Pull Back on Syringe?

  1. Not sure this is the right forum, but I have a question about meds given via syringe...hope somebody can help!

    OK, so disclaimer...I'm a student learning about Med Pass, and this is a bit detailed because I want to be sure I explain the exact part of the process I am confused about! So bare with me...LOL!

    Today we were going over drawing up the med from the vial/bottle into a syringe. We were show how to pull back on the plunger to draw in the amount (let's say 30mL) of air, then pierce the lid of the vial and "inject" the air into the vial to displace the medication and to maintain the pressure. OK - I get that bit....

    Now, turn the vial/bottle upside down and draw up the liquid into the syringe to the amount needed (30mL in my example). Slide the needle out of the vial. OK - got all that...

    Now, my tutor explained that there is a small amount of med left in the shaft of the needle, so we need to draw back further to create a bubble of air in the body of the syringe, then push on the plunger again to push that air bubble out and observe a tiny amount of he liquid appear at the tip of the needle. OK - now you've lost me!! Why bother with this step - surely if there is medication in the shaft after the initial draw, and then I pull back, then push back up until I see the dot at the tip of the needle, I am just back to square-one, because to get the dot of med at the tip of the needle, it has to pass up the shaft to get there, so now I *still* have medication in the shaft...I don't get it!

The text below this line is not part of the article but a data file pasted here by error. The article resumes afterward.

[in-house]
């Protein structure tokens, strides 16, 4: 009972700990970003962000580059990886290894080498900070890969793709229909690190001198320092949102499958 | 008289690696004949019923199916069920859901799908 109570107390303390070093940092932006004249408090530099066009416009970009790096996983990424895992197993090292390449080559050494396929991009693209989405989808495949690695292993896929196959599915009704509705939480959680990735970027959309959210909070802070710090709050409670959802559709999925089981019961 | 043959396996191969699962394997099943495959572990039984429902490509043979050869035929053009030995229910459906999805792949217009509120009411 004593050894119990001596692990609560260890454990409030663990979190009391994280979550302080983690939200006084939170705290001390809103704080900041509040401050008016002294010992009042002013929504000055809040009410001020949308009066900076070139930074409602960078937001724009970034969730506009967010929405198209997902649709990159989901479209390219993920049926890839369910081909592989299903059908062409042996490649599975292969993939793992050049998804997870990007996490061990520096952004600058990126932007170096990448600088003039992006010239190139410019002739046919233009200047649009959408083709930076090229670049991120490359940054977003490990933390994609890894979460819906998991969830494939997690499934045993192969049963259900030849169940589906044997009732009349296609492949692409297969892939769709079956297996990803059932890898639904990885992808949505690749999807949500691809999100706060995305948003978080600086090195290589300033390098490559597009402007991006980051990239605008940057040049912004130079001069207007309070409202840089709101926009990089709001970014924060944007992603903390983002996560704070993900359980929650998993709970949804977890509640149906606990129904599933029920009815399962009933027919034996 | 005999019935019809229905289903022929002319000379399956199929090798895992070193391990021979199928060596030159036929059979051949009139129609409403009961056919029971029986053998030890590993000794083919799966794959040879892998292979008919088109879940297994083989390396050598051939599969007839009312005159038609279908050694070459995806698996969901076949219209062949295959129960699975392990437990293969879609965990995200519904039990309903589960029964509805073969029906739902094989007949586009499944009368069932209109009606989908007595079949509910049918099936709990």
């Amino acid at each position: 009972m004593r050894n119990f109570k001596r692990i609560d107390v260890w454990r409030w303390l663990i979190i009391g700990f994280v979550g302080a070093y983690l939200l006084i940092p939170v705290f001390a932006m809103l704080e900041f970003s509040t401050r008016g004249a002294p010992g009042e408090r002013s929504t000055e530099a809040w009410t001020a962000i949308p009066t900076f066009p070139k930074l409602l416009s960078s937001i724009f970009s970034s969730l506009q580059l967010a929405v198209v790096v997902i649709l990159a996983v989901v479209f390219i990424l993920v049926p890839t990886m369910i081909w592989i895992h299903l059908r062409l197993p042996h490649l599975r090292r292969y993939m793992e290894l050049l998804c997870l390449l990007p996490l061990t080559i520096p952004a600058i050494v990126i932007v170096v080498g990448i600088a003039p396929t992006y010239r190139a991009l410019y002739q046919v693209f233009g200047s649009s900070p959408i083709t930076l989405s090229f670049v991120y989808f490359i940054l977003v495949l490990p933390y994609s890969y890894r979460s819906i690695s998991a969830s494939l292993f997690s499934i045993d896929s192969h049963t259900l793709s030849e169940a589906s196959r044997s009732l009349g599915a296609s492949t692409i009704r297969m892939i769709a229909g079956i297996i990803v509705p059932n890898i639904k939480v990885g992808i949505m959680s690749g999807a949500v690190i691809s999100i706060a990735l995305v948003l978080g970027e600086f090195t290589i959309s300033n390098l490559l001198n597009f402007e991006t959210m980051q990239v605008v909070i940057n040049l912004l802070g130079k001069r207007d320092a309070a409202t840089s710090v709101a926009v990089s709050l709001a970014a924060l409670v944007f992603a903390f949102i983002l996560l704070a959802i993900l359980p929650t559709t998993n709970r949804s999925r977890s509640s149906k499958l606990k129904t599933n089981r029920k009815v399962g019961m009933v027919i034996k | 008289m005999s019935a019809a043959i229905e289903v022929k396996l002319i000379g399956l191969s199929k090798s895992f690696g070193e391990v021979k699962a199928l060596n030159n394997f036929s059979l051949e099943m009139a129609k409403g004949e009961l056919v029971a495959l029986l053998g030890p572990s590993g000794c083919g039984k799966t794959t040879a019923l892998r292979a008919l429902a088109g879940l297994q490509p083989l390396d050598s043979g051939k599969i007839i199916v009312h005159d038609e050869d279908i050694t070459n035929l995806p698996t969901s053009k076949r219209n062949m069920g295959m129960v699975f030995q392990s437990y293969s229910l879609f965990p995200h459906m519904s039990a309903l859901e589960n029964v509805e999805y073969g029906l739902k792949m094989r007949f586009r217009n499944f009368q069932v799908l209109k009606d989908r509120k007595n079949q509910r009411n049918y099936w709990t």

I did ask her to explain but after going over it twice I felt embarrassed asking her a third time! Can anyone help...why is this step even necessary. It seems to me to be introducing a risk of having air bubbles in the med more than helping!

    Thank so much in advance!
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  3. by   MilliePieRN
    You'll likely have some air in the syringe. Pull back to pull the Med out of the needle so you can expel the air without expelling the Med first.
  4. by   Apple-Core
    Quote from MilliePieRN
    You'll likely have some air in the syringe. Pull back to pull the Med out of the needle so you can expel the air without expelling the Med first.
    Ahhhhh - that makes sense - so it is a way of pulling the med in the needle shaft into the barrel of the syringe, and then expelling any air so that the only thing left is the med....

    Thank you!

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